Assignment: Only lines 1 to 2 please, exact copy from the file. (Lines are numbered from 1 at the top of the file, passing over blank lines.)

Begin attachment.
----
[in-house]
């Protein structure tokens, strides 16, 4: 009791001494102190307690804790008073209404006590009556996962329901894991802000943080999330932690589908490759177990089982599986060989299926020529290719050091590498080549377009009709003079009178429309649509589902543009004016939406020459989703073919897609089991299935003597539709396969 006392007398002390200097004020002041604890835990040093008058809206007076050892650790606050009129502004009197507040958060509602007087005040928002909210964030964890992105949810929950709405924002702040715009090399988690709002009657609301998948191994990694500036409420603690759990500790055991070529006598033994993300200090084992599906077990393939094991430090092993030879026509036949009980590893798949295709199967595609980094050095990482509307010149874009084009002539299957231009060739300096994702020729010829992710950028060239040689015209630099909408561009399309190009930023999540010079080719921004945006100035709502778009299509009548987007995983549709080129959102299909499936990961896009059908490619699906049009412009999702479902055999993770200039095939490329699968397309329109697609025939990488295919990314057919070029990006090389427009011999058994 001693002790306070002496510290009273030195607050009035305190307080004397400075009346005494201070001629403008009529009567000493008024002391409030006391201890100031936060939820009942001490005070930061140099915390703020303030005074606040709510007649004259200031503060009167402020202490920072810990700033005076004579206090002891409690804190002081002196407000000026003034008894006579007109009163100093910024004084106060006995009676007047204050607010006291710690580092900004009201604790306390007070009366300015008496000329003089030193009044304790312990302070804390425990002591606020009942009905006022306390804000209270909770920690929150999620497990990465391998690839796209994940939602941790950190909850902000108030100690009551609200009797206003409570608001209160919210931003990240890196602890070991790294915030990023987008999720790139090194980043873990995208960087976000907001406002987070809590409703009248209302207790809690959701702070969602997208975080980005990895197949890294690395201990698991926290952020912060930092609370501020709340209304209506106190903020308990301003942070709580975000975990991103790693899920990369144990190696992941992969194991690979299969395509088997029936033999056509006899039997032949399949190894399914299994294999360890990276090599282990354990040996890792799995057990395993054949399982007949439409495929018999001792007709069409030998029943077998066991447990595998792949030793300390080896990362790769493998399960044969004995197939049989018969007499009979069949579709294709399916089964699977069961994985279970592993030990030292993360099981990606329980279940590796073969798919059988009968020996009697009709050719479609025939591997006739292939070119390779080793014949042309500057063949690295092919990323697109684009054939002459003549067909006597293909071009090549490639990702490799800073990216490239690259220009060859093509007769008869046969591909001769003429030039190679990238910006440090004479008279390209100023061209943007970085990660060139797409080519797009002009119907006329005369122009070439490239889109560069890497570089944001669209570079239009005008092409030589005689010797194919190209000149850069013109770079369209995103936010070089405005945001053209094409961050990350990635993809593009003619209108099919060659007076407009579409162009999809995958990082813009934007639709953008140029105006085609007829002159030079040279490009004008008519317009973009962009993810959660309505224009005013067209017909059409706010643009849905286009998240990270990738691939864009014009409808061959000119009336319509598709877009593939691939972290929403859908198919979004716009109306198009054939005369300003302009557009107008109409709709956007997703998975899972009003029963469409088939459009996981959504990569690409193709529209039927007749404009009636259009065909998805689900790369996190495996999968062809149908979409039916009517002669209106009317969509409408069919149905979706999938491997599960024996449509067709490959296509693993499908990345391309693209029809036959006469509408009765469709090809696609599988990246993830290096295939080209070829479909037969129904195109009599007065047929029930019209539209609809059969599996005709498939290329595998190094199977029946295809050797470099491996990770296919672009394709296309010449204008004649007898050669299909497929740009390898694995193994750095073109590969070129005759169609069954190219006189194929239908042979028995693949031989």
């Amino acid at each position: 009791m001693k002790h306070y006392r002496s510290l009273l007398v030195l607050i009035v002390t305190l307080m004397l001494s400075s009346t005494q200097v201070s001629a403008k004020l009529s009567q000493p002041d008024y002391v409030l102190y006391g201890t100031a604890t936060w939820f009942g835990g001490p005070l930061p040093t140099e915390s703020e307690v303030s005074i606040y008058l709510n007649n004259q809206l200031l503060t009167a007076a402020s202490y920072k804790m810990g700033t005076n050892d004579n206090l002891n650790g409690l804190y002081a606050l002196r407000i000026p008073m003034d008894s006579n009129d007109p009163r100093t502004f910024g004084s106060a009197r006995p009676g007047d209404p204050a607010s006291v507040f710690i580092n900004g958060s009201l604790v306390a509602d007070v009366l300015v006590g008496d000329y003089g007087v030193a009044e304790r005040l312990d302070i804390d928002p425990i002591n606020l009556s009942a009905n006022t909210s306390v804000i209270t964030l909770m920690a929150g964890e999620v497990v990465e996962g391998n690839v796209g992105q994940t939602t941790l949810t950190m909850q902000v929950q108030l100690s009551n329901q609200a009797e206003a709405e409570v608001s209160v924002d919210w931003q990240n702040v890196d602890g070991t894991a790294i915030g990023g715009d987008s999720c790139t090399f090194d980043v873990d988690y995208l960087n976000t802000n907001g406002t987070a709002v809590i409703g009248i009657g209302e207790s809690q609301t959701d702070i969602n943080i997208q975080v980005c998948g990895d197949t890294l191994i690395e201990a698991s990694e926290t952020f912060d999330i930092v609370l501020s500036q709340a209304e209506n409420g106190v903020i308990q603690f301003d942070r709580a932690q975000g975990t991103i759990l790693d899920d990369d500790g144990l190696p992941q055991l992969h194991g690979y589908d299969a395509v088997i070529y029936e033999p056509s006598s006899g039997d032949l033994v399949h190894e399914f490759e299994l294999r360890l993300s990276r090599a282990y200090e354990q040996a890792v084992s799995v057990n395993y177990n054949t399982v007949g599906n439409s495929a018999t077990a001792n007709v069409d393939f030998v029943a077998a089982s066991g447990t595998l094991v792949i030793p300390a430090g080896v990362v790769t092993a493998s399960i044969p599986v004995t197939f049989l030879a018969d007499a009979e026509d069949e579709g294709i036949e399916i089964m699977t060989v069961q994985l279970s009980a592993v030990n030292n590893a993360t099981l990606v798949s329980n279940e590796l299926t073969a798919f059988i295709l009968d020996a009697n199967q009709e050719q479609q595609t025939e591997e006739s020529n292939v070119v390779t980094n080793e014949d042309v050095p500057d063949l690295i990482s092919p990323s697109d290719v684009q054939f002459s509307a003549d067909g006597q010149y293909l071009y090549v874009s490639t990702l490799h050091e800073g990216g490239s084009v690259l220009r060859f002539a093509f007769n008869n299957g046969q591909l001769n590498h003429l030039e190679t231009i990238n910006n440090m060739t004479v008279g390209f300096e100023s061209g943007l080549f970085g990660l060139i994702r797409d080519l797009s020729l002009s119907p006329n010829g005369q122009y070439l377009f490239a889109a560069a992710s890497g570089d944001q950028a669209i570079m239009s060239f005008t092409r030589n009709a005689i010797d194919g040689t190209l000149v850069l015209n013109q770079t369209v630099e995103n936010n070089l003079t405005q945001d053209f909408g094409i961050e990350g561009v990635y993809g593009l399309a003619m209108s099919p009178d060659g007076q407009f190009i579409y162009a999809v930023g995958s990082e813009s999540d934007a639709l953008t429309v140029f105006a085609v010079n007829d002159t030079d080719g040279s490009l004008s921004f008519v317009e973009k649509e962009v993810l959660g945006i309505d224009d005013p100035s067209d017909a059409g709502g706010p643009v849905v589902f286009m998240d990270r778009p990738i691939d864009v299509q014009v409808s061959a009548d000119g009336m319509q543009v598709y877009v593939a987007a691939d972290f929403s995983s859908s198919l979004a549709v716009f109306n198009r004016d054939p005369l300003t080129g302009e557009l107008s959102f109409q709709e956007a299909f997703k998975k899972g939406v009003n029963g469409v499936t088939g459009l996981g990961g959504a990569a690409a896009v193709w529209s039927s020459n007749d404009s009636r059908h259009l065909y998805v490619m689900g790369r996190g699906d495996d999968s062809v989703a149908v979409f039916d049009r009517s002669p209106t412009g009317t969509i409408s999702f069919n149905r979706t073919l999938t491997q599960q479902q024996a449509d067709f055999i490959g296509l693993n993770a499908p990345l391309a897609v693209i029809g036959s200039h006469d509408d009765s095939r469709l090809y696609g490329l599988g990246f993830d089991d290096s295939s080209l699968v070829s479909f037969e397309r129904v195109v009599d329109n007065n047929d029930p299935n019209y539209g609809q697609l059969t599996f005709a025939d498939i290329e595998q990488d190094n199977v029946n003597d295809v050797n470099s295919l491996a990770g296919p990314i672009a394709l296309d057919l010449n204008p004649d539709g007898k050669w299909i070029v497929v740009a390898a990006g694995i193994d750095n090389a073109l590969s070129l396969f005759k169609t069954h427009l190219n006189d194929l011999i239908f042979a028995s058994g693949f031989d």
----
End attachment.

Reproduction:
[in-house]
């Protein structure tokens, strides 16, 4: 009791001494102190307690804790008073209404006590009556996962329901894991802000943080999330932690589908490759177990089982599986060989299926020529290719050091590498080549377009009709003079009178429309649509589902543009004016939406020459989703073919897609089991299935003597539709396969 006392007398002390200097004020002041604890835990040093008058809206007076050892650790606050009129502004009197507040958060509602007087005040928002909210964030964890992105949810929950709405924002702040715009090399988690709002009657609301998948191994990694500036409420603690759990500790055991070529006598033994993300200090084992599906077990393939094991430090092993030879026509036949009980590893798949295709199967595609980094050095990482509307010149874009084009002539299957231009060739300096994702020729010829992710950028060239040689015209630099909408561009399309190009930023999540010079080719921004945006100035709502778009299509009548987007995983549709080129959102299909499936990961896009059908490619699906049009412009999702479902055999993770200039095939490329699968397309329109697609025939990488295919990314057919070029990006090389427009011999058994 001693002790306070002496510290009273030195607050009035305190307080004397400075009346005494201070001629403008009529009567000493008024002391409030006391201890100031936060939820009942001490005070930061140099915390703020303030005074606040709510007649004259200031503060009167402020202490920072810990700033005076004579206090002891409690804190002081002196407000000026003034008894006579007109009163100093910024004084106060006995009676007047204050607010006291710690580092900004009201604790306390007070009366300015008496000329003089030193009044304790312990302070804390425990002591606020009942009905006022306390804000209270909770920690929150999620497990990465391998690839796209994940939602941790950190909850902000108030100690009551609200009797206003409570608001209160919210931003990240890196602890070991790294915030990023987008999720790139090194980043873990995208960087976000907001406002987070809590409703009248209302207790809690959701702070969602997208975080980005990895197949890294690395201990698991926290952020912060930092609370501020709340209304209506106190903020308990301003942070709580975000975990991103790693899920990369144990190696992941992969194991690979299969395509088997029936033999056509006899039997032949399949190894399914299994294999360890990276090599282990354990040996890792799995057990395993054949399982007949439409495929018999001792007709069409030998029943077998066991447990595998792949030793300390080896990362790769493998399960044969004995197939049989018969007499009979069949579709294709399916089964699977069961994985279970592993030990030292993360099981990606329980279940590796073969798919059988009968020996009697009709050719479609025939591997006739292939070119390779080793014949042309500057063949690295092919990323697109684009054939002459003549067909006597293909071009090549490639990702490799800073990216490239690259220009060859093509007769008869046969591909001769003429030039190679990238910006440090004479008279390209100023061209943007970085990660060139797409080519797009002009119907006329005369122009070439490239889109560069890497570089944001669209570079239009005008092409030589005689010797194919190209000149850069013109770079369209995103936010070089405005945001053209094409961050990350990635993809593009003619209108099919060659007076407009579409162009999809995958990082813009934007639709953008140029105006085609007829002159030079040279490009004008008519317009973009962009993810959660309505224009005013067209017909059409706010643009849905286009998240990270990738691939864009014009409808061959000119009336319509598709877009593939691939972290929403859908198919979004716009109306198009054939005369300003302009557009107008109409709709956007997703998975899972009003029963469409088939459009996981959504990569690409193709529209039927007749404009009636259009065909998805689900790369996190495996999968062809149908979409039916009517002669209106009317969509409408069919149905979706999938491997599960024996449509067709490959296509693993499908990345391309693209029809036959006469509408009765469709090809696609599988990246993830290096295939080209070829479909037969129904195109009599007065047929029930019209539209609809059969599996005709498939290329595998190094199977029946295809050797470099491996990770296919672009394709296309010449204008004649007898050669299909497929740009390898694995193994750095073109590969070129005759169609069954190219006189194929239908042979028995693949031989």